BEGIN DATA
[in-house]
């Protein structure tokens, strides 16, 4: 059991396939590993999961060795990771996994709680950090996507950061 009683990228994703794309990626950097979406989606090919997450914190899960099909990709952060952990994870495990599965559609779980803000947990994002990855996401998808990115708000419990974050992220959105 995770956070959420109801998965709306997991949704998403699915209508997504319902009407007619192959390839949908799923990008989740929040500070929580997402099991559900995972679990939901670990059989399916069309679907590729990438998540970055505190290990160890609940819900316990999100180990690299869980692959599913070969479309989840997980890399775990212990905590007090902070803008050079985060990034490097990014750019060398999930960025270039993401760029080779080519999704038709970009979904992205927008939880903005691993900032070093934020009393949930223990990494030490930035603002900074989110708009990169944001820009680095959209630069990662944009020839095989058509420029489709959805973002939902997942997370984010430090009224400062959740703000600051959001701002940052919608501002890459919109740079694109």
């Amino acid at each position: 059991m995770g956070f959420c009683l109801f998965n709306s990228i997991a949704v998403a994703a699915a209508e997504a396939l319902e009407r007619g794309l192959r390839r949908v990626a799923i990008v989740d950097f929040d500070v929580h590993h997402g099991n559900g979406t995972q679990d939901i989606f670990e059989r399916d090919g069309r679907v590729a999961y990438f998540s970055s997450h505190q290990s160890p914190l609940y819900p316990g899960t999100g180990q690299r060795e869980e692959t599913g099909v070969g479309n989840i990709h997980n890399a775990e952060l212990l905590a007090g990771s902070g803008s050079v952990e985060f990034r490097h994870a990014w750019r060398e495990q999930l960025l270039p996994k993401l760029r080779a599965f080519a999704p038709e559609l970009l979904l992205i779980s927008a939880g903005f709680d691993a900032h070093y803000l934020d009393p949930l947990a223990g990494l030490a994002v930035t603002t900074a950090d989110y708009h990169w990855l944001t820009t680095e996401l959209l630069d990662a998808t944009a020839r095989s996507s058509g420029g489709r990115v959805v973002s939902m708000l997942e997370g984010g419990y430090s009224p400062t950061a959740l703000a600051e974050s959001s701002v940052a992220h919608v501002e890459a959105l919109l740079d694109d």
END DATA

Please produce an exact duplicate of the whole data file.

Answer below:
[in-house]
């Protein structure tokens, strides 16, 4: 059991396939590993999961060795990771996994709680950090996507950061 009683990228994703794309990626950097979406989606090919997450914190899960099909990709952060952990994870495990599965559609779980803000947990994002990855996401998808990115708000419990974050992220959105 995770956070959420109801998965709306997991949704998403699915209508997504319902009407007619192959390839949908799923990008989740929040500070929580997402099991559900995972679990939901670990059989399916069309679907590729990438998540970055505190290990160890609940819900316990999100180990690299869980692959599913070969479309989840997980890399775990212990905590007090902070803008050079985060990034490097990014750019060398999930960025270039993401760029080779080519999704038709970009979904992205927008939880903005691993900032070093934020009393949930223990990494030490930035603002900074989110708009990169944001820009680095959209630069990662944009020839095989058509420029489709959805973002939902997942997370984010430090009224400062959740703000600051959001701002940052919608501002890459919109740079694109």
């Amino acid at each position: 059991m995770g956070f959420c009683l109801f998965n709306s990228i997991a949704v998403a994703a699915a209508e997504a396939l319902e009407r007619g794309l192959r390839r949908v990626a799923i990008v989740d950097f929040d500070v929580h590993h997402g099991n559900g979406t995972q679990d939901i989606f670990e059989r399916d090919g069309r679907v590729a999961y990438f998540s970055s997450h505190q290990s160890p914190l609940y819900p316990g899960t999100g180990q690299r060795e869980e692959t599913g099909v070969g479309n989840i990709h997980n890399a775990e952060l212990l905590a007090g990771s902070g803008s050079v952990e985060f990034r490097h994870a990014w750019r060398e495990q999930l960025l270039p996994k993401l760029r080779a599965f080519a999704p038709e559609l970009l979904l992205i779980s927008a939880g903005f709680d691993a900032h070093y803000l934020d009393p949930l947990a223990g990494l030490a994002v930035t603002t900074a950090d989110y708009h990169w990855l944001t820009t680095e996401l959209l630069d990662a998808t944009a020839r095989s996507s058509g420029g489709r990115v959805v973002s939902m708000l997942e997370g984010g419990y430090s009224p400062t950061a959740l703000a600051e974050s959001s701002v940052a992220h919608v501002e890459a959105l919109l740079d694109d």